In this course we will explore the subject of satire: what it is, how it has been used in the past, and whether that use has evolved over the years. We will engage satire in its many forms, from written, to illustrated, to dramatized; from the works of Jonathon Swift and Mark Twain, to Mad Magazine and Saturday Night Live. We will investigate in detail the tangled vine that produces humor, satire, caricature, and irony; while, at the same time, may produce mockery, ridicule, derision, and hate speech. We will examine whether it's possible to apply moral and ethical guidelines to such a diverse practice, and how the Western philosophy of Free Speech factors into the equation. (Before we proceed, please read this warning.)
From the folks who have brought you satire over the years...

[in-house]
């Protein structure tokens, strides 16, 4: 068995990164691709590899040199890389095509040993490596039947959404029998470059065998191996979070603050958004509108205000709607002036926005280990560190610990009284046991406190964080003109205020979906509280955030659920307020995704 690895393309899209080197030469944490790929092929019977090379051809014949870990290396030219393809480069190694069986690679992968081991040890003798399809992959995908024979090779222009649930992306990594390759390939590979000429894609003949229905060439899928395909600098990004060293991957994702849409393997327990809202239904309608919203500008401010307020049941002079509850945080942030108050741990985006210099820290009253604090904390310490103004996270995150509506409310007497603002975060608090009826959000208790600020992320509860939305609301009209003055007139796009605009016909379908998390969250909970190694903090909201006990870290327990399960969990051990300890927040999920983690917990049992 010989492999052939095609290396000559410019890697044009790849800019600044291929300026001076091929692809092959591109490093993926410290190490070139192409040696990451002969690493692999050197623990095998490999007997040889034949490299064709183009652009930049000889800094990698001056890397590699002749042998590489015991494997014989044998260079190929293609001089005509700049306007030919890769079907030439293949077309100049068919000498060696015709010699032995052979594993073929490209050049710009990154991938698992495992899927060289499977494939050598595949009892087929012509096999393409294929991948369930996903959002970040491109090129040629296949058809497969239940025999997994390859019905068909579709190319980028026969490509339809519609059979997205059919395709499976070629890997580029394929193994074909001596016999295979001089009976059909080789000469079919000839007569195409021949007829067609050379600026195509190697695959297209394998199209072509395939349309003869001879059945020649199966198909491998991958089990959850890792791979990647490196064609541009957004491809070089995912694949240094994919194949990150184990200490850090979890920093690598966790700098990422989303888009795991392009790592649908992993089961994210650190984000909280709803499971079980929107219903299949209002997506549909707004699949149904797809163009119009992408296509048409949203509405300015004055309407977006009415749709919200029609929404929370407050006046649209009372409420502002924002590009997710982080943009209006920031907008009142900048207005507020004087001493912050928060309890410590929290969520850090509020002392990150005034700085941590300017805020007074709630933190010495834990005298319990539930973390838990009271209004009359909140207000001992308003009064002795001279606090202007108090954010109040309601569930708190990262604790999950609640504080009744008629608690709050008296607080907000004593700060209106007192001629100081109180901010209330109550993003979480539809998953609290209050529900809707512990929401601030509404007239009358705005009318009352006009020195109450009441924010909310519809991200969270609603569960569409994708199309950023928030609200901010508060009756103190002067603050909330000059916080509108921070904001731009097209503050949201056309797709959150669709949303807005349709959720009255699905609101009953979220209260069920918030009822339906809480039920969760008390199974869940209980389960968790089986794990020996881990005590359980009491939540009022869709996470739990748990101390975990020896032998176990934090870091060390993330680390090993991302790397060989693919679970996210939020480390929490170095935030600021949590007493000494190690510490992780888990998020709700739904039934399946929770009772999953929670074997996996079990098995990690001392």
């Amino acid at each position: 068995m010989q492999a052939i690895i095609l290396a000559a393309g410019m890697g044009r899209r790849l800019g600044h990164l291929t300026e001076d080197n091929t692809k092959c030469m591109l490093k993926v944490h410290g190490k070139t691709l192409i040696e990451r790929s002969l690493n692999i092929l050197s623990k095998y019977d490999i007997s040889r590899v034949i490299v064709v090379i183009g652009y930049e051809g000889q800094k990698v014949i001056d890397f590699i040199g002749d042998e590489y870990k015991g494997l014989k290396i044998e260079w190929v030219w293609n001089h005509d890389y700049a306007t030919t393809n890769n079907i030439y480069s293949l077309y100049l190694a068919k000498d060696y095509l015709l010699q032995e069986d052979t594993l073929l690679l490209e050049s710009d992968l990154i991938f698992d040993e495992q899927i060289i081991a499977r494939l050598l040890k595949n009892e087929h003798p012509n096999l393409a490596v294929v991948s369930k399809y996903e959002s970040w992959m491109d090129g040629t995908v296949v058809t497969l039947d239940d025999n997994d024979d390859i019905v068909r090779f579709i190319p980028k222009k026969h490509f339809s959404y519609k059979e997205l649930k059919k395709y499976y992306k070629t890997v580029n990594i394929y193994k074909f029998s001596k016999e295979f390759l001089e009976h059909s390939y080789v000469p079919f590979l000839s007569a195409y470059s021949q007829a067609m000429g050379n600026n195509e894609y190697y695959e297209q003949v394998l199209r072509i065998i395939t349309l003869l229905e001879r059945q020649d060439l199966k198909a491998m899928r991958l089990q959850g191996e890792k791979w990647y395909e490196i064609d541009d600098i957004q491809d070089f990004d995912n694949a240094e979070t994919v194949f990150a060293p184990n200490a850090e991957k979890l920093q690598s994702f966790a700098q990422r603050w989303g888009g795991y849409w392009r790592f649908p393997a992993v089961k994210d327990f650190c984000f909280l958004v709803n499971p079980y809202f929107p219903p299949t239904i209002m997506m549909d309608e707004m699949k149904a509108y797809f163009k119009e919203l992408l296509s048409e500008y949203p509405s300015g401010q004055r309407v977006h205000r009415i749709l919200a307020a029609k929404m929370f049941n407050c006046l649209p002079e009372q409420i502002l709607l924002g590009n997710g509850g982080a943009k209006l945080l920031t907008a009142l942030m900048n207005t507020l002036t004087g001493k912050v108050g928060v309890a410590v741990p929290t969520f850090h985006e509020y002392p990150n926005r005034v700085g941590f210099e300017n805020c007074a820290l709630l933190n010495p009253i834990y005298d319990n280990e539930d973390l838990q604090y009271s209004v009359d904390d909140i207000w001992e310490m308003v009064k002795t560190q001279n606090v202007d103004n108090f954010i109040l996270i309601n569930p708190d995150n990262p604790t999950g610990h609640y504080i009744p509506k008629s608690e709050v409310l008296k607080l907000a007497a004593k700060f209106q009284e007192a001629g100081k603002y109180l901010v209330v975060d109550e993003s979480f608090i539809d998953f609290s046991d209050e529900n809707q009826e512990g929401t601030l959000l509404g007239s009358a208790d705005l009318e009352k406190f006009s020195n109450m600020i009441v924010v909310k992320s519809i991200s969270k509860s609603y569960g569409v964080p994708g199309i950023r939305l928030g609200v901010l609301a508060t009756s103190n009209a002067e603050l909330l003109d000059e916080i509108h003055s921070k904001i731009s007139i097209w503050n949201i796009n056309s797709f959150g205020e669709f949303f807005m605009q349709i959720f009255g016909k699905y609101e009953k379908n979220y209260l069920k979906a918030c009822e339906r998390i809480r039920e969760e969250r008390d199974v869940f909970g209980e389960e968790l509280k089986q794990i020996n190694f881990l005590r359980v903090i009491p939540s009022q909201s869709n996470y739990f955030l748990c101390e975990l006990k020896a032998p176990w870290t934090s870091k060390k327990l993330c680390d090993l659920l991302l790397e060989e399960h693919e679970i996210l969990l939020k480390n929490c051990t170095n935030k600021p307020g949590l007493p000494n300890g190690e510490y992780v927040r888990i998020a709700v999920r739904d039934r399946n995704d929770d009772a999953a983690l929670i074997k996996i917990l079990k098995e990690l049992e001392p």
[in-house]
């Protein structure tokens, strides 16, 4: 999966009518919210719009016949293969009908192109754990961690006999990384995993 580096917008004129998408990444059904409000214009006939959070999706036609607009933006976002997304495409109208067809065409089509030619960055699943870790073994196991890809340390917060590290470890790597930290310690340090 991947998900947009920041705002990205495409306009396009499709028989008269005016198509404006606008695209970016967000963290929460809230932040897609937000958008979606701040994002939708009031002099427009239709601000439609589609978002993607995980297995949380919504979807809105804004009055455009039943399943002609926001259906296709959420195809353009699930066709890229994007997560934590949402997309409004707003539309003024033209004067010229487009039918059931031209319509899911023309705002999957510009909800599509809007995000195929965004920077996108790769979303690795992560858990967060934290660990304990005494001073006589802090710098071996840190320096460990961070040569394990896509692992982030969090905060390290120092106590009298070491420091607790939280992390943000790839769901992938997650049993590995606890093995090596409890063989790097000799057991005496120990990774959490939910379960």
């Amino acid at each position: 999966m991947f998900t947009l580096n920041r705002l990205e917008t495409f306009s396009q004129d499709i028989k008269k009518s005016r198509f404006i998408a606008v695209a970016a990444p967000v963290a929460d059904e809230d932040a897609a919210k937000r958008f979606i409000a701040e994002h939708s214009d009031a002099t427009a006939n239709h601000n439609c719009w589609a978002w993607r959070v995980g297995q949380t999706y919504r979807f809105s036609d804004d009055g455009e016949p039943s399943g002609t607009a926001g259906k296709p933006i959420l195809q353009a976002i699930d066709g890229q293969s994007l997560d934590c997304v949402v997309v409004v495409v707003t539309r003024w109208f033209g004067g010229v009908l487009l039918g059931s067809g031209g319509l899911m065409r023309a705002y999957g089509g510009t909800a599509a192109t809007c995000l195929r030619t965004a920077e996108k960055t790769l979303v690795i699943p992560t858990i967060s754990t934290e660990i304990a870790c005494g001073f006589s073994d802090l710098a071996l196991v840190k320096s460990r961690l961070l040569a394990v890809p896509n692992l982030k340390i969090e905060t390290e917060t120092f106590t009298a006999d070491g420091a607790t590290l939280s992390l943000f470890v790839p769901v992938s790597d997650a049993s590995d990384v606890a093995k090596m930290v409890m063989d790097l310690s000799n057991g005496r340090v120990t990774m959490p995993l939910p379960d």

Satire is a sort of [mirror], wherein beholders do generally discover everybody's face but their own. -- Jonathan Swift
People say satire is dead. It's not dead; it's alive and living in the White House. — Robin Williams
You can't make up anything anymore. The world itself is a satire. All you're doing is recording it. — Art Buchwald
You can't debate satire. Either you get it or you don't. — Michael Moore
I only aim at the powerful. When satire is aimed at the powerless, it is not only cruel - it's vulgar. — Molly Ivans
Irreverence is the champion of liberty and it’s only sure defense. — Mark Twain